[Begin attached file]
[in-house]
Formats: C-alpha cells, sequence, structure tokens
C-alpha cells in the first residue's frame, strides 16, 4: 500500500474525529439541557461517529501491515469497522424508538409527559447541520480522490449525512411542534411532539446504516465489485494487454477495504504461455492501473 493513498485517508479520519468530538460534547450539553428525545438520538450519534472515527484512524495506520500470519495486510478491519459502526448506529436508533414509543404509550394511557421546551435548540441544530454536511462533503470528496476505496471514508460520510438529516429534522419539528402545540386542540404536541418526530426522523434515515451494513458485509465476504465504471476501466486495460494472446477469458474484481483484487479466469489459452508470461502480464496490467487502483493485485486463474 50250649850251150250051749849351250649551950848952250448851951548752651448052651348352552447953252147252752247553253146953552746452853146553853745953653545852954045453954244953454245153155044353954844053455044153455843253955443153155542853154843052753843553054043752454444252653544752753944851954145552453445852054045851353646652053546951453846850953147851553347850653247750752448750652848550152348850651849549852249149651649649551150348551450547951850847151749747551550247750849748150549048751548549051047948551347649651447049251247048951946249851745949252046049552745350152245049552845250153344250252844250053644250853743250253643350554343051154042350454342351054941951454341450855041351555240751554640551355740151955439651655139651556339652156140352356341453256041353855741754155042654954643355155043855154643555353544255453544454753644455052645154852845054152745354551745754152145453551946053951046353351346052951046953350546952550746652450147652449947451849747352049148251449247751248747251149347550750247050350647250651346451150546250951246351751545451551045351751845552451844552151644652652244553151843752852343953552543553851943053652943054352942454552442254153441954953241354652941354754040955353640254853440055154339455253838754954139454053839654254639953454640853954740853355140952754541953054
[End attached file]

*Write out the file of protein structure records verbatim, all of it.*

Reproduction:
[in-house]
Formats: C-alpha cells, sequence, structure tokens
C-alpha cells in the first residue's frame, strides 16, 4: 500500500474525529439541557461517529501491515469497522424508538409527559447541520480522490449525512411542534411532539446504516465489485494487454477495504504461455492501473 493513498485517508479520519468530538460534547450539553428525545438520538450519534472515527484512524495506520500470519495486510478491519459502526448506529436508533414509543404509550394511557421546551435548540441544530454536511462533503470528496476505496471514508460520510438529516429534522419539528402545540386542540404536541418526530426522523434515515451494513458485509465476504465504471476501466486495460494472446477469458474484481483484487479466469489459452508470461502480464496490467487502483493485485486463474 50250649850251150250051749849351250649551950848952250448851951548752651448052651348352552447953252147252752247553253146953552746452853146553853745953653545852954045453954244953454245153155044353954844053455044153455843253955443153155542853154843052753843553054043752454444252653544752753944851954145552453445852054045851353646652053546951453846850953147851553347850653247750752448750652848550152348850651849549852249149651649649551150348551450547951850847151749747551550247750849748150549048751548549051047948551347649651447049251247048951946249851745949252046049552745350152245049552845250153344250252844250053644250853743250253643350554343051154042350454342351054941951454341450855041351555240751554640551355740151955439651655139651556339652156140352356341453256041353855741754155042654954643355155043855154643555353544255453544454753644455052645154852845054152745354551745754152145453551946053951046353351346052951046953350546952550746652450147652449947451849747352049148251449247751248747251149347550750247050350647250651346451150546250951246351751545451551045351751845552451844552151644652652244553151843752852343953552543553851943053652943054352942454552442254153441954953241354652941354754040955353640254853440055154339455253838754954139454053839654254639953454640853954740853355140952754541953054